· News

Co-op launches fertility leave policy for 60,000 employees

Co-op has rolled out its new fertility treatment policies for employees and their partners who are going through the process.

Workers will be given flexible and unrestricted paid time off to attend medical appointments for fertility treatment.

Partners of colleagues undergoing treatment are also entitled to paid time off, including same sex partners, intended parents, and workers conceiving through a surrogate.

They will be offered paid leave for up to ten appointments per cycle for up to three cycles of fertility treatment.

All 60,000 Co-op employees will have access to the new policies, regardless of how long they've worked for the company or how many hours they work.

Balancing work and fertility treatments:

Redundancy fear leads women to hide IVF from employers

Supporting staff undergoing IVF

Hot topic: Fertility benefits

Shirine Khoury-Haq, chief executive of the supermarket chain said: “It’s incredibly difficult to navigate through fertility treatment while balancing work and the wider impact it has on your life. Sadly, in some cases, there is also the need to manage the physical and emotional impact of failed cycles and even pregnancy loss.

“The decision to discuss this with your employer is an incredibly difficult and personal one. Having gone through all of this myself, I felt very lucky to be in a supportive professional environment yet this isn’t always the case. I feel very proud that the Co-op is leading the way on launching a fertility policy and supporting our colleagues at a time when they need it most.”

Research from Fertility Network UK showed the impact employer support had on people undergoing fertility treatment.

Less than half (45%) of those surveyed felt they received really good support from their employer. Over three quarters (77%) did disclose they were undergoing fertility treatment to their employer, but less than half (47%) said reasonable adjustments were made for them.

Just a quarter (25%) reported the existence of a supportive workplace policy, while 19% were unsure a workplace fertility policy existed.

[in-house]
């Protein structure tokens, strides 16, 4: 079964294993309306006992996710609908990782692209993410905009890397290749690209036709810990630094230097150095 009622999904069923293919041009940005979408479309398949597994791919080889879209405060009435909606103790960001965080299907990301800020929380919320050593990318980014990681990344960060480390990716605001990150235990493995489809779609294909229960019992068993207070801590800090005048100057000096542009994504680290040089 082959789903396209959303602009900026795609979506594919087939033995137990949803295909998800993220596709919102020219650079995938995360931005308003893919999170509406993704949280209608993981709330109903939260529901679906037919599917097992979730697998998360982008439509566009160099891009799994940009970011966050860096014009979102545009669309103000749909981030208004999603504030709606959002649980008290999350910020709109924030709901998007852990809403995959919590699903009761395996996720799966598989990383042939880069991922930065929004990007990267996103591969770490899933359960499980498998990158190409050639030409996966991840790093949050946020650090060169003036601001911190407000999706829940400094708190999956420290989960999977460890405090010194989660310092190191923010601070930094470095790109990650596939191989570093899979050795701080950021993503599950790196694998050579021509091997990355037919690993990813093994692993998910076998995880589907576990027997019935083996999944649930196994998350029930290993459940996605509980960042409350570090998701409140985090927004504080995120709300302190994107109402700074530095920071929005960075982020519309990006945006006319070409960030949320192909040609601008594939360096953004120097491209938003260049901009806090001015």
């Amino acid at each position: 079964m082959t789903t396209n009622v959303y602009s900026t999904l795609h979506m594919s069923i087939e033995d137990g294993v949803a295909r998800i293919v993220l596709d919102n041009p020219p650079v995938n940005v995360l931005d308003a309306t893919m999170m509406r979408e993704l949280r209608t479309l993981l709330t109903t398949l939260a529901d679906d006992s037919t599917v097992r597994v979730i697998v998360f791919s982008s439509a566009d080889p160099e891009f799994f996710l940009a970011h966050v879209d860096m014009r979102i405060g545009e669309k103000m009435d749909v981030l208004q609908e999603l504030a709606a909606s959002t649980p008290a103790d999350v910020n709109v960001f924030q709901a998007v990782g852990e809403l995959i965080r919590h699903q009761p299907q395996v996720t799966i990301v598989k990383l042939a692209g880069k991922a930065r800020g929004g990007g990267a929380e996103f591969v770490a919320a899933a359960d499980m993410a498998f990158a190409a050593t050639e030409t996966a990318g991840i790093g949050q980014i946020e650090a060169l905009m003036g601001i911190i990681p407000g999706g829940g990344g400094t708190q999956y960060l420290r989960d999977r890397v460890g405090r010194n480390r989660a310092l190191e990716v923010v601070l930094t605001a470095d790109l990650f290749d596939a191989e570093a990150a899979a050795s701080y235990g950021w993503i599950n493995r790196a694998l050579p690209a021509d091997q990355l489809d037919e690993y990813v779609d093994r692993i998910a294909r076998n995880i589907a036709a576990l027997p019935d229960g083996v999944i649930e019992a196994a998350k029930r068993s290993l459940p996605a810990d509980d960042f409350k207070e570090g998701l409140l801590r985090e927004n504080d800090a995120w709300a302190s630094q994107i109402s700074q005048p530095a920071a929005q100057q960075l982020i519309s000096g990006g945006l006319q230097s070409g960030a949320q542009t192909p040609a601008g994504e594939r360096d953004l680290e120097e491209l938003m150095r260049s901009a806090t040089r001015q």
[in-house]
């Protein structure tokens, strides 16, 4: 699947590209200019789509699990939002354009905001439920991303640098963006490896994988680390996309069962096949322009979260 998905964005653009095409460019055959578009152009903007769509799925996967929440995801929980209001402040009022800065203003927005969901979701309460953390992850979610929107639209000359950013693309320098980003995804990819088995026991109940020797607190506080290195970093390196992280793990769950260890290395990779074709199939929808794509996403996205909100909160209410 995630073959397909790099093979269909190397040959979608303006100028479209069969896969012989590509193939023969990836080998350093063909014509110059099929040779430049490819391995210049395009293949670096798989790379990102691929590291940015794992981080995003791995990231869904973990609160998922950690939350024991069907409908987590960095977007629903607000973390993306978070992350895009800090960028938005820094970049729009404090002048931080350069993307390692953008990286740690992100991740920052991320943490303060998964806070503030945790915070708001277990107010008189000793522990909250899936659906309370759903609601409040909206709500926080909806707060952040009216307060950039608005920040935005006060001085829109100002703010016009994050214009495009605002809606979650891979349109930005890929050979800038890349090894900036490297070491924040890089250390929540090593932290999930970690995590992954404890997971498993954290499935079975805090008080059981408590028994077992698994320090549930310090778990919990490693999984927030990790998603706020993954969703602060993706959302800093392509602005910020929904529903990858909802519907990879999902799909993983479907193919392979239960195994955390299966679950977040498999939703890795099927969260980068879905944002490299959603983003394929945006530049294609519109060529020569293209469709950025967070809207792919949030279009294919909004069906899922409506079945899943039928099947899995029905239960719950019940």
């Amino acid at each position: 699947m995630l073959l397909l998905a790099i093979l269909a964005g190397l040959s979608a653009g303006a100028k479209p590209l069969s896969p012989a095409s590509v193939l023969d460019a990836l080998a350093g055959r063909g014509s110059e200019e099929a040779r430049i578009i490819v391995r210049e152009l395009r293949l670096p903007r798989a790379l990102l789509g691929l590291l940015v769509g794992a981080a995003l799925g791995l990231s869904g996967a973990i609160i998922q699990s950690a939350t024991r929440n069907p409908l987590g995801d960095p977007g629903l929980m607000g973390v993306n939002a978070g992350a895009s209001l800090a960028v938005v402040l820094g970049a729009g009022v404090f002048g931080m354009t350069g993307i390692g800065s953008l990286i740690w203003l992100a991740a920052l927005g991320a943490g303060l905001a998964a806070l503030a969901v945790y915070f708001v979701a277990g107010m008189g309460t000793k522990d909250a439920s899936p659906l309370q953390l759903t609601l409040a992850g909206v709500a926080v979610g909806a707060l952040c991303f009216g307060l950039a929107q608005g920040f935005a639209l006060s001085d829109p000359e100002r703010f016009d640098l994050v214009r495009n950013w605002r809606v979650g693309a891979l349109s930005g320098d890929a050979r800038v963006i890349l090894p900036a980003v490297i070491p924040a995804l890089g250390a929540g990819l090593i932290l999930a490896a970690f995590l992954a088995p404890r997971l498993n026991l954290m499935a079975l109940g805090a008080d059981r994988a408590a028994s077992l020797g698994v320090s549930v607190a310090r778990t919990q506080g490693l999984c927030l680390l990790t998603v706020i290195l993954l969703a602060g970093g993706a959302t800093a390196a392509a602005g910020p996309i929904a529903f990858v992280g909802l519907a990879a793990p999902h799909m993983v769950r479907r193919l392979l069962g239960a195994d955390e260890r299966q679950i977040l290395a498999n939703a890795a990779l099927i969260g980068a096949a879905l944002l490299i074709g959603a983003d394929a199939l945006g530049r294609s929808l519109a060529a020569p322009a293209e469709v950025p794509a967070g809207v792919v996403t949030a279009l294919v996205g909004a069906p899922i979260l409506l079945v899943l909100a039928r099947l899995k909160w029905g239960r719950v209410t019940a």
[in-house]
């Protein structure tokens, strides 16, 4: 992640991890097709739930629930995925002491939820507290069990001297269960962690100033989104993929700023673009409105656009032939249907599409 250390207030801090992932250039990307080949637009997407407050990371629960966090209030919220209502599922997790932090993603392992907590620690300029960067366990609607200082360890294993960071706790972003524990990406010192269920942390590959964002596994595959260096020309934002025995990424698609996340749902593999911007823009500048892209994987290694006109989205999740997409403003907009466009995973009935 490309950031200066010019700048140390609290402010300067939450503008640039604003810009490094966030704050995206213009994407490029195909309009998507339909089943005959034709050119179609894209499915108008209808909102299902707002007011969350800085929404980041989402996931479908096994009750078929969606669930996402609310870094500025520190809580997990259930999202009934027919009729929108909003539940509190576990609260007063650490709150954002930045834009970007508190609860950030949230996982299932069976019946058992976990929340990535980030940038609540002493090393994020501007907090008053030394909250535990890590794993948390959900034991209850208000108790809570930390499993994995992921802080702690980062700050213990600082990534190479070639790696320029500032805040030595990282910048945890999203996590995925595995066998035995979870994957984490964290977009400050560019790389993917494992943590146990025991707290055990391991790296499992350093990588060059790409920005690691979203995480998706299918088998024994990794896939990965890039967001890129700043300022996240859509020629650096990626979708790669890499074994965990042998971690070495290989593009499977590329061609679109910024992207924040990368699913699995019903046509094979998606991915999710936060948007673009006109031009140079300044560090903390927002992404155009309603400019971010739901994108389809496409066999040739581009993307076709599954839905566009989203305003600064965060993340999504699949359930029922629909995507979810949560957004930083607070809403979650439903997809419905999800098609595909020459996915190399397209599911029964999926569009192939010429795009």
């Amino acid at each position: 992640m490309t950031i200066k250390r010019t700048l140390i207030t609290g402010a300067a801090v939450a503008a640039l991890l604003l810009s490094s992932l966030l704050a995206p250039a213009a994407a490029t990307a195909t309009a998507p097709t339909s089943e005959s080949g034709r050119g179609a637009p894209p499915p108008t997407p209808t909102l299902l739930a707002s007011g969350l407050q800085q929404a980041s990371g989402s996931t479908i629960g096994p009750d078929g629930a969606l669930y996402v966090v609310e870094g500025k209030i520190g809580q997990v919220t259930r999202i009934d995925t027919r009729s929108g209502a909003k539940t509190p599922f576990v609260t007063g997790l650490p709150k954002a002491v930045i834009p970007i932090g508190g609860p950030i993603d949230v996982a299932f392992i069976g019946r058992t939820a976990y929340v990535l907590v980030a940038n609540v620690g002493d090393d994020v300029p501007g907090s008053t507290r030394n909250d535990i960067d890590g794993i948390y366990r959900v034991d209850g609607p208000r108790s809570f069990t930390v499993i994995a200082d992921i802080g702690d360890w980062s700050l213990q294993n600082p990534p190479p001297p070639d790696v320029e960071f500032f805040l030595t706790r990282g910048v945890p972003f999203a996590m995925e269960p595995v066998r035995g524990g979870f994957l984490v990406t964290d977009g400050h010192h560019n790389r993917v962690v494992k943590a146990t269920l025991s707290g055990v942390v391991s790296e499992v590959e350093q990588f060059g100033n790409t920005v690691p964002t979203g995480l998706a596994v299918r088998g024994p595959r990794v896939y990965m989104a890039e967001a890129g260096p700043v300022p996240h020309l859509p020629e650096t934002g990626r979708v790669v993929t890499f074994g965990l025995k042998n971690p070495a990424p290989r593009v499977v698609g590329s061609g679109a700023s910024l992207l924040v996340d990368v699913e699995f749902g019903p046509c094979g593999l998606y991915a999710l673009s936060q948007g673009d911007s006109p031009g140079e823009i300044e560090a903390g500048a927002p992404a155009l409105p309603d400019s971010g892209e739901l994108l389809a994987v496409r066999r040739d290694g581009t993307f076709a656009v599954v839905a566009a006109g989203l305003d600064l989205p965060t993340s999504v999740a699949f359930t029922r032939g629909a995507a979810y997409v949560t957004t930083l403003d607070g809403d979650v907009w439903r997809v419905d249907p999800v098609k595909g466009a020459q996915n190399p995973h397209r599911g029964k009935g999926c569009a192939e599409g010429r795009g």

More than a third (36%) of respondents felt their career was damaged as a result of fertility treatment and a majority (58%) felt concerned that fertility treatment would affect their career prospects. As a result, 15% of workers either reduced their hours or left their job.

Gwenda Burns, chief executive of Fertility Network UK, said proper support from employers can make a massive difference for people going through treatment.

Speaking to HR magazine, she said: "Feeling supported by your employer while you go through the physical and emotional rollercoaster of fertility treatment can make the world of difference to employees and also to the organisation they work for. Our research shows 15% of people juggling the time-sensitive and time-consuming demands of IVF with work either reduce their hours or quit their job. That is not good for business.

"However, if firms put in place a fertility policy which spells out what support an employee is entitled to this can remove additional workplace stresses.

"Fertility Network is calling for employers to recognise fertility treatment as necessary medical help and to provide appropriate time off work for clinical appointments, rather than employees being forced to use annual leave or take unpaid leave – which is not beneficial for either an employee’s mental or financial well-being."

Fertility Network UK surveyed approximately 1,300 people undergoing fertility treatment.